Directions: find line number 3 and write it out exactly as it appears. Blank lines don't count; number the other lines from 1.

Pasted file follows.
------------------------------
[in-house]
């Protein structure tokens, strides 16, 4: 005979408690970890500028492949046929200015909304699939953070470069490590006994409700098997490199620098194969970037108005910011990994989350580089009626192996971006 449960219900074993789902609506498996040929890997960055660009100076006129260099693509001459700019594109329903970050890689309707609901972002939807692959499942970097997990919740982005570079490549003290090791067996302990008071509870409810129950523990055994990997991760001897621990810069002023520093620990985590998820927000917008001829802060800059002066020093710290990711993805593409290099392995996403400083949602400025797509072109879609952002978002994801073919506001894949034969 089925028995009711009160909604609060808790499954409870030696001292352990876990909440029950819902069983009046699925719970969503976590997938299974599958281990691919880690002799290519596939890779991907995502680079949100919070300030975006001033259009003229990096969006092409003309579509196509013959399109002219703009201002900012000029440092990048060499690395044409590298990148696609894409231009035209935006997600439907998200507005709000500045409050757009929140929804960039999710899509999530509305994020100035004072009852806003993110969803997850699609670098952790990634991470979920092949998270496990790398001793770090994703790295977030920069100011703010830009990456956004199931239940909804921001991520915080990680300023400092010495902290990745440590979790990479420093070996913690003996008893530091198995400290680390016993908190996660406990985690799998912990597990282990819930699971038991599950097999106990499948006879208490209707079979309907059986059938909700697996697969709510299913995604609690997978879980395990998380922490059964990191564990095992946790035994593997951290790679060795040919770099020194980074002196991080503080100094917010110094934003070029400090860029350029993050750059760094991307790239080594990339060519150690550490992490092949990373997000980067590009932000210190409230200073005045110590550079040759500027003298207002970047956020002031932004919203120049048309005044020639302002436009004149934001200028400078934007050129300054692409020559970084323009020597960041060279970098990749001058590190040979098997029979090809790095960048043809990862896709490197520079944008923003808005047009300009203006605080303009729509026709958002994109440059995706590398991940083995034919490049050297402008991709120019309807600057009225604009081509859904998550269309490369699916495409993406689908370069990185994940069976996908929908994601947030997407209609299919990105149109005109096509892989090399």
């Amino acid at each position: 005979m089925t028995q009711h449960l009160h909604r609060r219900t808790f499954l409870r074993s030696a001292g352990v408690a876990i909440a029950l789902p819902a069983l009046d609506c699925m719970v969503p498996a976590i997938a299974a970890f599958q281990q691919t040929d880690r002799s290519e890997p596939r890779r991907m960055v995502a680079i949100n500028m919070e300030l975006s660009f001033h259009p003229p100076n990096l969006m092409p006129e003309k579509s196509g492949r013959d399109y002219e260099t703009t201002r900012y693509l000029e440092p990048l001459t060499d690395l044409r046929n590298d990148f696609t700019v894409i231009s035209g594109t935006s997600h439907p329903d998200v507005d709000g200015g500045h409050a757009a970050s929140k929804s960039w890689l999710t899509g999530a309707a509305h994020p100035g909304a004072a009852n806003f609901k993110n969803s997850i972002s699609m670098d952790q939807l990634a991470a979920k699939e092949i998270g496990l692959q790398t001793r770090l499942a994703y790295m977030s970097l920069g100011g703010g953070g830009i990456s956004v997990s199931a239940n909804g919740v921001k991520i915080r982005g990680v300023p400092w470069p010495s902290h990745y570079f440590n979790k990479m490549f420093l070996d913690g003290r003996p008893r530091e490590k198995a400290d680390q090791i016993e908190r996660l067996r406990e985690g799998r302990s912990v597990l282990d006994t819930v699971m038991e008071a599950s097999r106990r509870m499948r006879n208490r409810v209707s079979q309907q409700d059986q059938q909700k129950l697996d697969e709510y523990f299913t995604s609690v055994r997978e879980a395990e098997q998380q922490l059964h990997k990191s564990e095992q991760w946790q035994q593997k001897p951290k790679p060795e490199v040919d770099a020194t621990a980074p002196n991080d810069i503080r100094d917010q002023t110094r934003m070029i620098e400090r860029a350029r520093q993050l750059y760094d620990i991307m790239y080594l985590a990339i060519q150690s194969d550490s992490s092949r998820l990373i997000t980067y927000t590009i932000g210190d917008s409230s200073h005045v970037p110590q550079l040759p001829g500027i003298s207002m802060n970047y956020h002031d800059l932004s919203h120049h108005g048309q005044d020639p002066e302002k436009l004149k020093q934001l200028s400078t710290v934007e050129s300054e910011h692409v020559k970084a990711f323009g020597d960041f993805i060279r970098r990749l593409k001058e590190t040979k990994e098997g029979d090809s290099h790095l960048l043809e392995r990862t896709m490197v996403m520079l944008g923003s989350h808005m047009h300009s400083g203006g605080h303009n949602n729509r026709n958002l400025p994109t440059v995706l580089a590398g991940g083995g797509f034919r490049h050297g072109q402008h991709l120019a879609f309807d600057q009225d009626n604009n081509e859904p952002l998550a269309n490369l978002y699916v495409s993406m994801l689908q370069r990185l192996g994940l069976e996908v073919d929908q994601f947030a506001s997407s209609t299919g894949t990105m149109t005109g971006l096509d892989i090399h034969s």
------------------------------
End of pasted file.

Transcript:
């Amino acid at each position: 005979m089925t028995q009711h449960l009160h909604r609060r219900t808790f499954l409870r074993s030696a001292g352990v408690a876990i909440a029950l789902p819902a069983l009046d609506c699925m719970v969503p498996a976590i997938a299974a970890f599958q281990q691919t040929d880690r002799s290519e890997p596939r890779r991907m960055v995502a680079i949100n500028m919070e300030l975006s660009f001033h259009p003229p100076n990096l969006m092409p006129e003309k579509s196509g492949r013959d399109y002219e260099t703009t201002r900012y693509l000029e440092p990048l001459t060499d690395l044409r046929n590298d990148f696609t700019v894409i231009s035209g594109t935006s997600h439907p329903d998200v507005d709000g200015g500045h409050a757009a970050s929140k929804s960039w890689l999710t899509g999530a309707a509305h994020p100035g909304a004072a009852n806003f609901k993110n969803s997850i972002s699609m670098d952790q939807l990634a991470a979920k699939e092949i998270g496990l692959q790398t001793r770090l499942a994703y790295m977030s970097l920069g100011g703010g953070g830009i990456s956004v997990s199931a239940n909804g919740v921001k991520i915080r982005g990680v300023p400092w470069p010495s902290h990745y570079f440590n979790k990479m490549f420093l070996d913690g003290r003996p008893r530091e490590k198995a400290d680390q090791i016993e908190r996660l067996r406990e985690g799998r302990s912990v597990l282990d006994t819930v699971m038991e008071a599950s097999r106990r509870m499948r006879n208490r409810v209707s079979q309907q409700d059986q059938q909700k129950l697996d697969e709510y523990f299913t995604s609690v055994r997978e879980a395990e098997q998380q922490l059964h990997k990191s564990e095992q991760w946790q035994q593997k001897p951290k790679p060795e490199v040919d770099a020194t621990a980074p002196n991080d810069i503080r100094d917010q002023t110094r934003m070029i620098e400090r860029a350029r520093q993050l750059y760094d620990i991307m790239y080594l985590a990339i060519q150690s194969d550490s992490s092949r998820l990373i997000t980067y927000t590009i932000g210190d917008s409230s200073h005045v970037p110590q550079l040759p001829g500027i003298s207002m802060n970047y956020h002031d800059l932004s919203h120049h108005g048309q005044d020639p002066e302002k436009l004149k020093q934001l200028s400078t710290v934007e050129s300054e910011h692409v020559k970084a990711f323009g020597d960041f993805i060279r970098r990749l593409k001058e590190t040979k990994e098997g029979d090809s290099h790095l960048l043809e392995r990862t896709m490197v996403m520079l944008g923003s989350h808005m047009h300009s400083g203006g605080h303009n949602n729509r026709n958002l400025p994109t440059v995706l580089a590398g991940g083995g797509f034919r490049h050297g072109q402008h991709l120019a879609f309807d600057q009225d009626n604009n081509e859904p952002l998550a269309n490369l978002y699916v495409s993406m994801l689908q370069r990185l192996g994940l069976e996908v073919d929908q994601f947030a506001s997407s209609t299919g894949t990105m149109t005109g971006l096509d892989i090399h034969s």